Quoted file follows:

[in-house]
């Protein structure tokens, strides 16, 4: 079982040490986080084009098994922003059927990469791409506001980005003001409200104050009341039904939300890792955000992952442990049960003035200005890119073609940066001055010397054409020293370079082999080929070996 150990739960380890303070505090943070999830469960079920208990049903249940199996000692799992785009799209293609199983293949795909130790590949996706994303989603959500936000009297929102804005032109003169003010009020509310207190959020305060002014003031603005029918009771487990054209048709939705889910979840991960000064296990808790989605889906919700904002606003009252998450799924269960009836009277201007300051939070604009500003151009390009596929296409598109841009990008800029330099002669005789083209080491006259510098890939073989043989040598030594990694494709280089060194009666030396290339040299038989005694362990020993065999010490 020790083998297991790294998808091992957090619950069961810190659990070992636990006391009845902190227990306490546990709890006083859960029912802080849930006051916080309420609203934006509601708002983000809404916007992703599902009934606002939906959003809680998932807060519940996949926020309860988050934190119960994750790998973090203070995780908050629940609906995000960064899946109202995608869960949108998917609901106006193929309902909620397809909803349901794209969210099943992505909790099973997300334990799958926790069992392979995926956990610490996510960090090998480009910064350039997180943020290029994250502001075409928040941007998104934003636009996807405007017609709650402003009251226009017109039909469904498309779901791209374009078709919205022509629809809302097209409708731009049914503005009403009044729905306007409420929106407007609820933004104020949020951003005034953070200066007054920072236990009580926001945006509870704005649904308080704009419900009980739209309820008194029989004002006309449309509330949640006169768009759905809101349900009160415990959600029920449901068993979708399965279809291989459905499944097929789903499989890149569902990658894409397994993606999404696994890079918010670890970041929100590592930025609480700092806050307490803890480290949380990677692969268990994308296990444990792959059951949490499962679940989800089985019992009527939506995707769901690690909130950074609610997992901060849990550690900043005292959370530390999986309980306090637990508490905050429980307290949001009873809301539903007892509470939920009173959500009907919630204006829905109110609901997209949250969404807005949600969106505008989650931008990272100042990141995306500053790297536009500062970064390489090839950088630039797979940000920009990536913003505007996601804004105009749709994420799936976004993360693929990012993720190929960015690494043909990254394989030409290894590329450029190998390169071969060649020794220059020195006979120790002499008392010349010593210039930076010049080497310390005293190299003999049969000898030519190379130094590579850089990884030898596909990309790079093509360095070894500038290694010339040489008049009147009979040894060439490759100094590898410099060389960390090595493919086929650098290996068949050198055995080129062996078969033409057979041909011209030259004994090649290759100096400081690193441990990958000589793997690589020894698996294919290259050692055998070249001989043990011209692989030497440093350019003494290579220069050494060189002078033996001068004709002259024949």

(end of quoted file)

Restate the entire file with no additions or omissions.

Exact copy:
[in-house]
């Protein structure tokens, strides 16, 4: 079982040490986080084009098994922003059927990469791409506001980005003001409200104050009341039904939300890792955000992952442990049960003035200005890119073609940066001055010397054409020293370079082999080929070996 150990739960380890303070505090943070999830469960079920208990049903249940199996000692799992785009799209293609199983293949795909130790590949996706994303989603959500936000009297929102804005032109003169003010009020509310207190959020305060002014003031603005029918009771487990054209048709939705889910979840991960000064296990808790989605889906919700904002606003009252998450799924269960009836009277201007300051939070604009500003151009390009596929296409598109841009990008800029330099002669005789083209080491006259510098890939073989043989040598030594990694494709280089060194009666030396290339040299038989005694362990020993065999010490 020790083998297991790294998808091992957090619950069961810190659990070992636990006391009845902190227990306490546990709890006083859960029912802080849930006051916080309420609203934006509601708002983000809404916007992703599902009934606002939906959003809680998932807060519940996949926020309860988050934190119960994750790998973090203070995780908050629940609906995000960064899946109202995608869960949108998917609901106006193929309902909620397809909803349901794209969210099943992505909790099973997300334990799958926790069992392979995926956990610490996510960090090998480009910064350039997180943020290029994250502001075409928040941007998104934003636009996807405007017609709650402003009251226009017109039909469904498309779901791209374009078709919205022509629809809302097209409708731009049914503005009403009044729905306007409420929106407007609820933004104020949020951003005034953070200066007054920072236990009580926001945006509870704005649904308080704009419900009980739209309820008194029989004002006309449309509330949640006169768009759905809101349900009160415990959600029920449901068993979708399965279809291989459905499944097929789903499989890149569902990658894409397994993606999404696994890079918010670890970041929100590592930025609480700092806050307490803890480290949380990677692969268990994308296990444990792959059951949490499962679940989800089985019992009527939506995707769901690690909130950074609610997992901060849990550690900043005292959370530390999986309980306090637990508490905050429980307290949001009873809301539903007892509470939920009173959500009907919630204006829905109110609901997209949250969404807005949600969106505008989650931008990272100042990141995306500053790297536009500062970064390489090839950088630039797979940000920009990536913003505007996601804004105009749709994420799936976004993360693929990012993720190929960015690494043909990254394989030409290894590329450029190998390169071969060649020794220059020195006979120790002499008392010349010593210039930076010049080497310390005293190299003999049969000898030519190379130094590579850089990884030898596909990309790079093509360095070894500038290694010339040489008049009147009979040894060439490759100094590898410099060389960390090595493919086929650098290996068949050198055995080129062996078969033409057979041909011209030259004994090649290759100096400081690193441990990958000589793997690589020894698996294919290259050692055998070249001989043990011209692989030497440093350019003494290579220069050494060189002078033996001068004709002259024949």